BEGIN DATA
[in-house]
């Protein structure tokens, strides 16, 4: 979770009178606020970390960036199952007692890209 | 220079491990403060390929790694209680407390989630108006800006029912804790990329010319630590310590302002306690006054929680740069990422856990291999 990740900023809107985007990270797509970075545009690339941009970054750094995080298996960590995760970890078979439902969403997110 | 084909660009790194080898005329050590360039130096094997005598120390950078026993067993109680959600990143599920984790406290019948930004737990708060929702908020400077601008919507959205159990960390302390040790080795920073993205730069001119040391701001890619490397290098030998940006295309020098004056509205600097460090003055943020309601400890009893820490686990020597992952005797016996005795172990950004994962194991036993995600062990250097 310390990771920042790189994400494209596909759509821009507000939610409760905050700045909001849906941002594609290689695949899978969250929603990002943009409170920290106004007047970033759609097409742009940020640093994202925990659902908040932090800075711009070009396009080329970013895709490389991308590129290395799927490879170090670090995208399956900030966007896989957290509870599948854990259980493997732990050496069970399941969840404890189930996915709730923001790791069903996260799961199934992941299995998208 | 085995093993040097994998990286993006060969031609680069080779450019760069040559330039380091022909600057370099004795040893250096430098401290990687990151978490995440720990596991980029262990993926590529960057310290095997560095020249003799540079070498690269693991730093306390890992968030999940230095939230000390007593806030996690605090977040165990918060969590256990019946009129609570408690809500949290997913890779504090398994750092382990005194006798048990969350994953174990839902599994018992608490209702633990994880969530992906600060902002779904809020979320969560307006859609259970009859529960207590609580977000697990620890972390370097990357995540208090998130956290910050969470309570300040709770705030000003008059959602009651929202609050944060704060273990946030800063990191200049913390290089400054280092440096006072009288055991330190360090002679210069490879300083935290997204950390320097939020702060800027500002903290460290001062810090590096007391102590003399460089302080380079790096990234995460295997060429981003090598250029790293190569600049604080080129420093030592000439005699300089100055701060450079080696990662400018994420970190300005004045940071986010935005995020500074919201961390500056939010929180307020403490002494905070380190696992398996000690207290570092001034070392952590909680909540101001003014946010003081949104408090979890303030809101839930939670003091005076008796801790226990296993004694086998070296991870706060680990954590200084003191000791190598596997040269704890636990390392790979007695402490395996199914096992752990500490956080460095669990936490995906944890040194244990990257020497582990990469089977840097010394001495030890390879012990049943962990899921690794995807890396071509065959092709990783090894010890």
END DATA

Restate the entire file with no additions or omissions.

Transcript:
[in-house]
């Protein structure tokens, strides 16, 4: 979770009178606020970390960036199952007692890209 | 220079491990403060390929790694209680407390989630108006800006029912804790990329010319630590310590302002306690006054929680740069990422856990291999 990740900023809107985007990270797509970075545009690339941009970054750094995080298996960590995760970890078979439902969403997110 | 084909660009790194080898005329050590360039130096094997005598120390950078026993067993109680959600990143599920984790406290019948930004737990708060929702908020400077601008919507959205159990960390302390040790080795920073993205730069001119040391701001890619490397290098030998940006295309020098004056509205600097460090003055943020309601400890009893820490686990020597992952005797016996005795172990950004994962194991036993995600062990250097 310390990771920042790189994400494209596909759509821009507000939610409760905050700045909001849906941002594609290689695949899978969250929603990002943009409170920290106004007047970033759609097409742009940020640093994202925990659902908040932090800075711009070009396009080329970013895709490389991308590129290395799927490879170090670090995208399956900030966007896989957290509870599948854990259980493997732990050496069970399941969840404890189930996915709730923001790791069903996260799961199934992941299995998208 | 085995093993040097994998990286993006060969031609680069080779450019760069040559330039380091022909600057370099004795040893250096430098401290990687990151978490995440720990596991980029262990993926590529960057310290095997560095020249003799540079070498690269693991730093306390890992968030999940230095939230000390007593806030996690605090977040165990918060969590256990019946009129609570408690809500949290997913890779504090398994750092382990005194006798048990969350994953174990839902599994018992608490209702633990994880969530992906600060902002779904809020979320969560307006859609259970009859529960207590609580977000697990620890972390370097990357995540208090998130956290910050969470309570300040709770705030000003008059959602009651929202609050944060704060273990946030800063990191200049913390290089400054280092440096006072009288055991330190360090002679210069490879300083935290997204950390320097939020702060800027500002903290460290001062810090590096007391102590003399460089302080380079790096990234995460295997060429981003090598250029790293190569600049604080080129420093030592000439005699300089100055701060450079080696990662400018994420970190300005004045940071986010935005995020500074919201961390500056939010929180307020403490002494905070380190696992398996000690207290570092001034070392952590909680909540101001003014946010003081949104408090979890303030809101839930939670003091005076008796801790226990296993004694086998070296991870706060680990954590200084003191000791190598596997040269704890636990390392790979007695402490395996199914096992752990500490956080460095669990936490995906944890040194244990990257020497582990990469089977840097010394001495030890390879012990049943962990899921690794995807890396071509065959092709990783090894010890």